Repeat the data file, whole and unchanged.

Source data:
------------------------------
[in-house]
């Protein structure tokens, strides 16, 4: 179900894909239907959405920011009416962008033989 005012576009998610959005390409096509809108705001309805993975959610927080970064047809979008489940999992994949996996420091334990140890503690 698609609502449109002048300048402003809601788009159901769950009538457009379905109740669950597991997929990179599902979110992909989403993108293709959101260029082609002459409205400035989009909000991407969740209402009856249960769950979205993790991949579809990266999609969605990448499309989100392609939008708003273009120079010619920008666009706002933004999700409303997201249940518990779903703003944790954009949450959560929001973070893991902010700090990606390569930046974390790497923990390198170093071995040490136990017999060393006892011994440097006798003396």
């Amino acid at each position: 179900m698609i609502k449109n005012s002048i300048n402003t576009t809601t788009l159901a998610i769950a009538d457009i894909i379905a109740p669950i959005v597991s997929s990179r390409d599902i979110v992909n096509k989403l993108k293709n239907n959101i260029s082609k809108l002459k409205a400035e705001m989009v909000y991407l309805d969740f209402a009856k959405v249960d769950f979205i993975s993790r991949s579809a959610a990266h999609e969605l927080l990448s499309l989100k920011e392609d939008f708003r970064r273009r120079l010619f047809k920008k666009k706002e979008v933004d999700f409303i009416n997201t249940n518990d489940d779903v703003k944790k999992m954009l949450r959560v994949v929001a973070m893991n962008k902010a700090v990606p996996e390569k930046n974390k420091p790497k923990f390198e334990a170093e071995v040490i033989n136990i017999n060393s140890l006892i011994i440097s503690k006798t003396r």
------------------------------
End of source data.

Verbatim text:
[in-house]
């Protein structure tokens, strides 16, 4: 179900894909239907959405920011009416962008033989 005012576009998610959005390409096509809108705001309805993975959610927080970064047809979008489940999992994949996996420091334990140890503690 698609609502449109002048300048402003809601788009159901769950009538457009379905109740669950597991997929990179599902979110992909989403993108293709959101260029082609002459409205400035989009909000991407969740209402009856249960769950979205993790991949579809990266999609969605990448499309989100392609939008708003273009120079010619920008666009706002933004999700409303997201249940518990779903703003944790954009949450959560929001973070893991902010700090990606390569930046974390790497923990390198170093071995040490136990017999060393006892011994440097006798003396």
């Amino acid at each position: 179900m698609i609502k449109n005012s002048i300048n402003t576009t809601t788009l159901a998610i769950a009538d457009i894909i379905a109740p669950i959005v597991s997929s990179r390409d599902i979110v992909n096509k989403l993108k293709n239907n959101i260029s082609k809108l002459k409205a400035e705001m989009v909000y991407l309805d969740f209402a009856k959405v249960d769950f979205i993975s993790r991949s579809a959610a990266h999609e969605l927080l990448s499309l989100k920011e392609d939008f708003r970064r273009r120079l010619f047809k920008k666009k706002e979008v933004d999700f409303i009416n997201t249940n518990d489940d779903v703003k944790k999992m954009l949450r959560v994949v929001a973070m893991n962008k902010a700090v990606p996996e390569k930046n974390k420091p790497k923990f390198e334990a170093e071995v040490i033989n136990i017999n060393s140890l006892i011994i440097s503690k006798t003396r």